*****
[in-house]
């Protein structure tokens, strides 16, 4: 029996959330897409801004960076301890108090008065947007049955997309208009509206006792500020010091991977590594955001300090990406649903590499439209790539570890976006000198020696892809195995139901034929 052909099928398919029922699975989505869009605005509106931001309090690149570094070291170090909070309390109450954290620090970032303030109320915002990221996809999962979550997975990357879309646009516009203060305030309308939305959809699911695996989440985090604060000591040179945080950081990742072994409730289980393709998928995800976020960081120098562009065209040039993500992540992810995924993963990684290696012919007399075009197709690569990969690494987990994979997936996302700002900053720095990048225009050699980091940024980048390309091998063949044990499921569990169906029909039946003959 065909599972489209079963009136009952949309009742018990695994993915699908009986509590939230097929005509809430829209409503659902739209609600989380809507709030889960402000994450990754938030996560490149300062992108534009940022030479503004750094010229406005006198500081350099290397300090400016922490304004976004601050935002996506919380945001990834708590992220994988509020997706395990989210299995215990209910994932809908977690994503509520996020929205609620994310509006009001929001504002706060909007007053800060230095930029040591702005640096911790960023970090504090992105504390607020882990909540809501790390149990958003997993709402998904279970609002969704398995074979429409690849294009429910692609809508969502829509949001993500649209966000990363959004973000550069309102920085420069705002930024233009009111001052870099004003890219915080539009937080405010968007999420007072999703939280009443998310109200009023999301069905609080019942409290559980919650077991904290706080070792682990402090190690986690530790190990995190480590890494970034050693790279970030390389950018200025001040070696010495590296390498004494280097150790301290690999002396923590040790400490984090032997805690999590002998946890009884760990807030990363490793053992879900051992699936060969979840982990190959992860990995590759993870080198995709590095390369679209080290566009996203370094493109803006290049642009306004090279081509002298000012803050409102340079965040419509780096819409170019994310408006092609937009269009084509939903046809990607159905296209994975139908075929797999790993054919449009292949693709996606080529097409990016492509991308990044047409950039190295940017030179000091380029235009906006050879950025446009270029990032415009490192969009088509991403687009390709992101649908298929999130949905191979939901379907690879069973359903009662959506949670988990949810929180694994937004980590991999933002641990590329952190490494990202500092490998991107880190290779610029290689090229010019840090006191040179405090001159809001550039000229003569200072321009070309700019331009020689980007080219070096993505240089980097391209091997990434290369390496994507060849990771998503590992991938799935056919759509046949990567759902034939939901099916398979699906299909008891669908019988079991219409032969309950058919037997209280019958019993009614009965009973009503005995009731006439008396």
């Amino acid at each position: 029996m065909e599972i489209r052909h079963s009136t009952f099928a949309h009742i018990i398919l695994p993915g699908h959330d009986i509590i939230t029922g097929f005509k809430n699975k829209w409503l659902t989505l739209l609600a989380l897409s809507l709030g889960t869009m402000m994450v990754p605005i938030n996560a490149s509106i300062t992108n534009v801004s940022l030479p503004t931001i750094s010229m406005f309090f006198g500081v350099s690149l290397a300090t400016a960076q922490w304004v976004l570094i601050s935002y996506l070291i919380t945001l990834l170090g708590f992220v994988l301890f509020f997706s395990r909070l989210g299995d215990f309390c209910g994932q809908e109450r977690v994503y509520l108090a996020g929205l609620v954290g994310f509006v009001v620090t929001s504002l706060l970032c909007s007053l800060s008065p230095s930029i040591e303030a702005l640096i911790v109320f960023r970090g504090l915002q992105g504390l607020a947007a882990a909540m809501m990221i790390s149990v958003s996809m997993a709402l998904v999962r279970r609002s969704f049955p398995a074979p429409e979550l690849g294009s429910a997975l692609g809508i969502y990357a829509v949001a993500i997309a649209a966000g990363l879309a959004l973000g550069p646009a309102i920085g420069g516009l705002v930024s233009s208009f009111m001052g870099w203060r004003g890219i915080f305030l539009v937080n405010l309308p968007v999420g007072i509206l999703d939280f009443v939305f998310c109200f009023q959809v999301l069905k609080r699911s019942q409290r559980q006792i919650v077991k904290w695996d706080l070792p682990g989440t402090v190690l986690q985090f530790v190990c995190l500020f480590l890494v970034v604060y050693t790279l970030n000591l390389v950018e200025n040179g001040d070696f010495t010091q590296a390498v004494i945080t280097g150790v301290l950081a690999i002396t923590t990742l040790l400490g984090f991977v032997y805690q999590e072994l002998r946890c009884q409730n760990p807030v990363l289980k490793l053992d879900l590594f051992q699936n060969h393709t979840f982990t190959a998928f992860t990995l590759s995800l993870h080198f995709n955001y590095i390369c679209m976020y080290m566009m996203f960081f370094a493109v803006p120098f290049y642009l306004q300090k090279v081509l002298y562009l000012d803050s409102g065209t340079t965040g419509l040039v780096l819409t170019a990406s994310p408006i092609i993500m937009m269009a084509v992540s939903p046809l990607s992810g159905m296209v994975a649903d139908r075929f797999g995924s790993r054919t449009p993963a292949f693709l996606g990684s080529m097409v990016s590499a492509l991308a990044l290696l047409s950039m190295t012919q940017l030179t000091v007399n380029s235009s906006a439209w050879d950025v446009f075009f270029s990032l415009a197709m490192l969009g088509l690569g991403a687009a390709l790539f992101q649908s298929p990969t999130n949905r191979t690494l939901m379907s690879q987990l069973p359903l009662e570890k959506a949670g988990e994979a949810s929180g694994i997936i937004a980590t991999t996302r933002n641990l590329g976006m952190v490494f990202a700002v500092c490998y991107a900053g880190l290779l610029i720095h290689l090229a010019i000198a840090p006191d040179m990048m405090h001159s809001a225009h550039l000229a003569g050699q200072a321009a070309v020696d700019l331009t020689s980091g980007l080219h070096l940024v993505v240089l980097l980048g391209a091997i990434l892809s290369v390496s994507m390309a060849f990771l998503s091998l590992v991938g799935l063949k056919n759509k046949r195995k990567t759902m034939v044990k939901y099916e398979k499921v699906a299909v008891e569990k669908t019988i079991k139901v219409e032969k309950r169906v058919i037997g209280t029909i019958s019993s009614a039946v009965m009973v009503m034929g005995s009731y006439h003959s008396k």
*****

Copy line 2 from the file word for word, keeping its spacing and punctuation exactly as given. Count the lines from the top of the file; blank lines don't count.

């Protein structure tokens, strides 16, 4: 029996959330897409801004960076301890108090008065947007049955997309208009509206006792500020010091991977590594955001300090990406649903590499439209790539570890976006000198020696892809195995139901034929 052909099928398919029922699975989505869009605005509106931001309090690149570094070291170090909070309390109450954290620090970032303030109320915002990221996809999962979550997975990357879309646009516009203060305030309308939305959809699911695996989440985090604060000591040179945080950081990742072994409730289980393709998928995800976020960081120098562009065209040039993500992540992810995924993963990684290696012919007399075009197709690569990969690494987990994979997936996302700002900053720095990048225009050699980091940024980048390309091998063949044990499921569990169906029909039946003959 065909599972489209079963009136009952949309009742018990695994993915699908009986509590939230097929005509809430829209409503659902739209609600989380809507709030889960402000994450990754938030996560490149300062992108534009940022030479503004750094010229406005006198500081350099290397300090400016922490304004976004601050935002996506919380945001990834708590992220994988509020997706395990989210299995215990209910994932809908977690994503509520996020929205609620994310509006009001929001504002706060909007007053800060230095930029040591702005640096911790960023970090504090992105504390607020882990909540809501790390149990958003997993709402998904279970609002969704398995074979429409690849294009429910692609809508969502829509949001993500649209966000990363959004973000550069309102920085420069705002930024233009009111001052870099004003890219915080539009937080405010968007999420007072999703939280009443998310109200009023999301069905609080019942409290559980919650077991904290706080070792682990402090190690986690530790190990995190480590890494970034050693790279970030390389950018200025001040070696010495590296390498004494280097150790301290690999002396923590040790400490984090032997805690999590002998946890009884760990807030990363490793053992879900051992699936060969979840982990190959992860990995590759993870080198995709590095390369679209080290566009996203370094493109803006290049642009306004090279081509002298000012803050409102340079965040419509780096819409170019994310408006092609937009269009084509939903046809990607159905296209994975139908075929797999790993054919449009292949693709996606080529097409990016492509991308990044047409950039190295940017030179000091380029235009906006050879950025446009270029990032415009490192969009088509991403687009390709992101649908298929999130949905191979939901379907690879069973359903009662959506949670988990949810929180694994937004980590991999933002641990590329952190490494990202500092490998991107880190290779610029290689090229010019840090006191040179405090001159809001550039000229003569200072321009070309700019331009020689980007080219070096993505240089980097391209091997990434290369390496994507060849990771998503590992991938799935056919759509046949990567759902034939939901099916398979699906299909008891669908019988079991219409032969309950058919037997209280019958019993009614009965009973009503005995009731006439008396």